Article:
Self-Monitoring: Who’s Finding the Errors?

Students who are reading below grade level commonly struggle with self-monitoring their own reading.  They read along not cross-checking one type of information against another and are oblivious to the errors they have made. It is essential that we teach for self-monitoring to help students notice their incorrect responses starting with the very earliest levels.

Studies support the need for students to monitor their own reading.

  • Clay found that proficient readers in their first year of school self-corrected on average one in three errors.  Students who were progressing more slowly corrected only one in 20 errors (Anderson & Kaye). 


  • Mc Gee, Kim, Nelson, and Fried also found that children who were on grade level at the end of the school year monitored their reading and self-corrected their reading at a much higher rate than students who were not on grade level at the end of the year (Anderson & Kaye).  

Self-monitoring consists of a partially correct and partially incorrect response.  Therefore, self-monitoring is helpful because it helps the teacher to see what sources of information a student is using and what the teacher needs to teach next.  Self-monitoring is not the same as a self-correction or fixing the error.  Self-monitoring means that the student notices that something isn’t quite right with either the meaning, language structure or visual information.

It is extremely important that the teacher does not jump in too quickly to point out the student’s error.  When we quickly jump in we are not providing opportunities for the reader to monitor their own reading.  I think that it might be in our nature to want everything to be correct, but try to think of errors as golden learning opportunities. After all, without errors, the child wouldn’t have an opportunity to practice important monitoring behaviors that lead to more chances to work on building a system of effective processing.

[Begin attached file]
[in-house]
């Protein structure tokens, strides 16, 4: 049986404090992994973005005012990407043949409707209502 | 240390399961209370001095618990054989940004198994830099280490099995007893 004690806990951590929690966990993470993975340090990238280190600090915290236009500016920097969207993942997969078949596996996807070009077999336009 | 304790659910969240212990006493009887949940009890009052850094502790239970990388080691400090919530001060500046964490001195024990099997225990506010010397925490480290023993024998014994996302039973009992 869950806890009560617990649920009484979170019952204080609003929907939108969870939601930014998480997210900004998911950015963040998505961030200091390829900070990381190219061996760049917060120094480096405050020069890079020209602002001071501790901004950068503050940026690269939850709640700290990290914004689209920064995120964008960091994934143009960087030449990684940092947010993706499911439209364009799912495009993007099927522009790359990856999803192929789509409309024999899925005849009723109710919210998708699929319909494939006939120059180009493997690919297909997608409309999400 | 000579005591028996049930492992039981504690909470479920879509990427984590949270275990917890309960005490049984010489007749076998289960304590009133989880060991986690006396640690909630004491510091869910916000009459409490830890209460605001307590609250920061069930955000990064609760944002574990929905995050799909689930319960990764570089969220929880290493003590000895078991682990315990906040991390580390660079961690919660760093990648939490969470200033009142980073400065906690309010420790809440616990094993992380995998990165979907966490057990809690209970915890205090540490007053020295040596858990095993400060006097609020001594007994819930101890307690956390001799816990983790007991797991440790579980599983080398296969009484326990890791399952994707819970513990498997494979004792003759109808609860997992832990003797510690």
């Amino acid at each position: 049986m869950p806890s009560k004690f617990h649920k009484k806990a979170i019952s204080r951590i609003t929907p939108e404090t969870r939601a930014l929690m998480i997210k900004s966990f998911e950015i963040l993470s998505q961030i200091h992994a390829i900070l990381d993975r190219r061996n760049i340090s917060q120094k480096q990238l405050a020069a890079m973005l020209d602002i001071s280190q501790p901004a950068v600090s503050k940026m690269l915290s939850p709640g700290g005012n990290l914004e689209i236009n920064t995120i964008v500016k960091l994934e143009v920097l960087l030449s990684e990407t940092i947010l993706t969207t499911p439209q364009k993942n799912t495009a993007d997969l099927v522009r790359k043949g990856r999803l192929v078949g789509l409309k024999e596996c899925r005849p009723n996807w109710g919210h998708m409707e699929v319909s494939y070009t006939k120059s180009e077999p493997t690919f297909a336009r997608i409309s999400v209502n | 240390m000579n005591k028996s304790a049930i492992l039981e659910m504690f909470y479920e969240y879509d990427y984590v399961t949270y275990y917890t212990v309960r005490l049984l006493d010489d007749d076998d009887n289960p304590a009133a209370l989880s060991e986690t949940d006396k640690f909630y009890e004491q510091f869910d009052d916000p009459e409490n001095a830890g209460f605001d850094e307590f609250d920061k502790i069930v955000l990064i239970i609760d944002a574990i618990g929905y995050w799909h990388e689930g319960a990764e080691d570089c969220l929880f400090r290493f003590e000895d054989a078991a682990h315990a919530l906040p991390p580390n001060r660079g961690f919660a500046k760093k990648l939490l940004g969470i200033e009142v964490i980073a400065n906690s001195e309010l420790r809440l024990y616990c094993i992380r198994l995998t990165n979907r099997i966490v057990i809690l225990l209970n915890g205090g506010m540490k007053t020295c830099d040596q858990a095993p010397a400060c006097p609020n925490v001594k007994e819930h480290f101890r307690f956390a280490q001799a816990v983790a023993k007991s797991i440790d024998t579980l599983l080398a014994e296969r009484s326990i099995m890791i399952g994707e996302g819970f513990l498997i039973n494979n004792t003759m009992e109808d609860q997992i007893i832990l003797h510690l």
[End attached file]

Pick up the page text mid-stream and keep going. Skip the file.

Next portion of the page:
In our zeal to be ever so helpful to our struggling readers, we may find ourselves falling into the trap of finding and pointing out the error to the child ourselves.  When the teacher finds the error the focus turns to fixing the error rather than promoting self-monitoring during reading.  Finding the error for the child and showing them how to fix the error will not help to improve the child’s ability to self-monitor.   THE CHILD NEEDS TO FIND THE ERROR!

We have to forget about fixing the error for a bit and focus on teaching the child to notice that something isn’t quite right.  If the teacher continuously points out their student’s errors and focuses on fixing she/he runs the risk of two consequences:

  • The child will become passive and think that it is the teacher’s job to monitor the reading.
  • The child will think that reading is all about accuracy and will be less likely to take risks.

When a student is monitoring we want to see some sort of behavior that indicates that the child is not happy with what they just read.  A child can show that they are monitoring in many different ways.  We need to observe our students closely and look for the following signs of discontent.  The student is monitoring if he/she:

  • stops reading
  • has a confused look on their face
  • makes a comment
  • rereads
  • appeals after reading a word
  • attempts to self-correct

When a student shows signs of uncertainty we want to ask: